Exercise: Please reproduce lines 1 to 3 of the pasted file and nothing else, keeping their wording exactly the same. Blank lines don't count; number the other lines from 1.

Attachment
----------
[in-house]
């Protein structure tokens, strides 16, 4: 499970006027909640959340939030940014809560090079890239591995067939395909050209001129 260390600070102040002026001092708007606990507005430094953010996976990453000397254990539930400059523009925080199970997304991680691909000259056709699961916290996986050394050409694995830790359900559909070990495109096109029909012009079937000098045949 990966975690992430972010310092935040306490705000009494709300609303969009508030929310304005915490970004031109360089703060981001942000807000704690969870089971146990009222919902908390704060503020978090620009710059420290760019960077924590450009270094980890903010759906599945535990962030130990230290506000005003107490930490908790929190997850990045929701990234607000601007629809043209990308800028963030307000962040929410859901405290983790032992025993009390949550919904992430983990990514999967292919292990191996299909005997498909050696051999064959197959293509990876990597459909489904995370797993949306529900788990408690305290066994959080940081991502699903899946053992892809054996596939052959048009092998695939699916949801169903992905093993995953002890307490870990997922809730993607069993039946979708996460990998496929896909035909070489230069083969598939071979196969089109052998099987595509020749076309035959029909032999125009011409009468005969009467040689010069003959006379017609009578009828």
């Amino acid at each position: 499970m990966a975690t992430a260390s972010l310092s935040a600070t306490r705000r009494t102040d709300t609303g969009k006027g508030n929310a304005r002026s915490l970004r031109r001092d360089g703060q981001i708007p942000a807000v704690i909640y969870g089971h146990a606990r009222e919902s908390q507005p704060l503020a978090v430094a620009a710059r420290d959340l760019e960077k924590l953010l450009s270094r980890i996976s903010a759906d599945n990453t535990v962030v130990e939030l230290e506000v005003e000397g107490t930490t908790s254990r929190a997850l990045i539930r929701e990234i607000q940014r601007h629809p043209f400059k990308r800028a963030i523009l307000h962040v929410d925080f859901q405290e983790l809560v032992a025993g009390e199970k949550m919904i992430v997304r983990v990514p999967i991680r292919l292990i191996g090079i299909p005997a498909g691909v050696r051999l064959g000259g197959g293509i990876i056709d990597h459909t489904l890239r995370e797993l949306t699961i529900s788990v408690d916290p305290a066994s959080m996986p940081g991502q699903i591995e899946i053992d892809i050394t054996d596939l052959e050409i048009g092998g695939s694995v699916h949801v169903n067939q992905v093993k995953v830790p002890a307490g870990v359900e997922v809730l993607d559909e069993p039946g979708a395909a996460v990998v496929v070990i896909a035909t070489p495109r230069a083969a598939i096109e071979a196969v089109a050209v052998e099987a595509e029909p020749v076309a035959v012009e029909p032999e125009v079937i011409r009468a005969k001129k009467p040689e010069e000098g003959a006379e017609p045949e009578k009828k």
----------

[in-house]
């Protein structure tokens, strides 16, 4: 499970006027909640959340939030940014809560090079890239591995067939395909050209001129 260390600070102040002026001092708007606990507005430094953010996976990453000397254990539930400059523009925080199970997304991680691909000259056709699961916290996986050394050409694995830790359900559909070990495109096109029909012009079937000098045949 990966975690992430972010310092935040306490705000009494709300609303969009508030929310304005915490970004031109360089703060981001942000807000704690969870089971146990009222919902908390704060503020978090620009710059420290760019960077924590450009270094980890903010759906599945535990962030130990230290506000005003107490930490908790929190997850990045929701990234607000601007629809043209990308800028963030307000962040929410859901405290983790032992025993009390949550919904992430983990990514999967292919292990191996299909005997498909050696051999064959197959293509990876990597459909489904995370797993949306529900788990408690305290066994959080940081991502699903899946053992892809054996596939052959048009092998695939699916949801169903992905093993995953002890307490870990997922809730993607069993039946979708996460990998496929896909035909070489230069083969598939071979196969089109052998099987595509020749076309035959029909032999125009011409009468005969009467040689010069003959006379017609009578009828």
């Amino acid at each position: 499970m990966a975690t992430a260390s972010l310092s935040a600070t306490r705000r009494t102040d709300t609303g969009k006027g508030n929310a304005r002026s915490l970004r031109r001092d360089g703060q981001i708007p942000a807000v704690i909640y969870g089971h146990a606990r009222e919902s908390q507005p704060l503020a978090v430094a620009a710059r420290d959340l760019e960077k924590l953010l450009s270094r980890i996976s903010a759906d599945n990453t535990v962030v130990e939030l230290e506000v005003e000397g107490t930490t908790s254990r929190a997850l990045i539930r929701e990234i607000q940014r601007h629809p043209f400059k990308r800028a963030i523009l307000h962040v929410d925080f859901q405290e983790l809560v032992a025993g009390e199970k949550m919904i992430v997304r983990v990514p999967i991680r292919l292990i191996g090079i299909p005997a498909g691909v050696r051999l064959g000259g197959g293509i990876i056709d990597h459909t489904l890239r995370e797993l949306t699961i529900s788990v408690d916290p305290a066994s959080m996986p940081g991502q699903i591995e899946i053992d892809i050394t054996d596939l052959e050409i048009g092998g695939s694995v699916h949801v169903n067939q992905v093993k995953v830790p002890a307490g870990v359900e997922v809730l993607d559909e069993p039946g979708a395909a996460v990998v496929v070990i896909a035909t070489p495109r230069a083969a598939i096109e071979a196969v089109a050209v052998e099987a595509e029909p020749v076309a035959v012009e029909p032999e125009v079937i011409r009468a005969k001129k009467p040689e010069e000098g003959a006379e017609p045949e009578k009828k």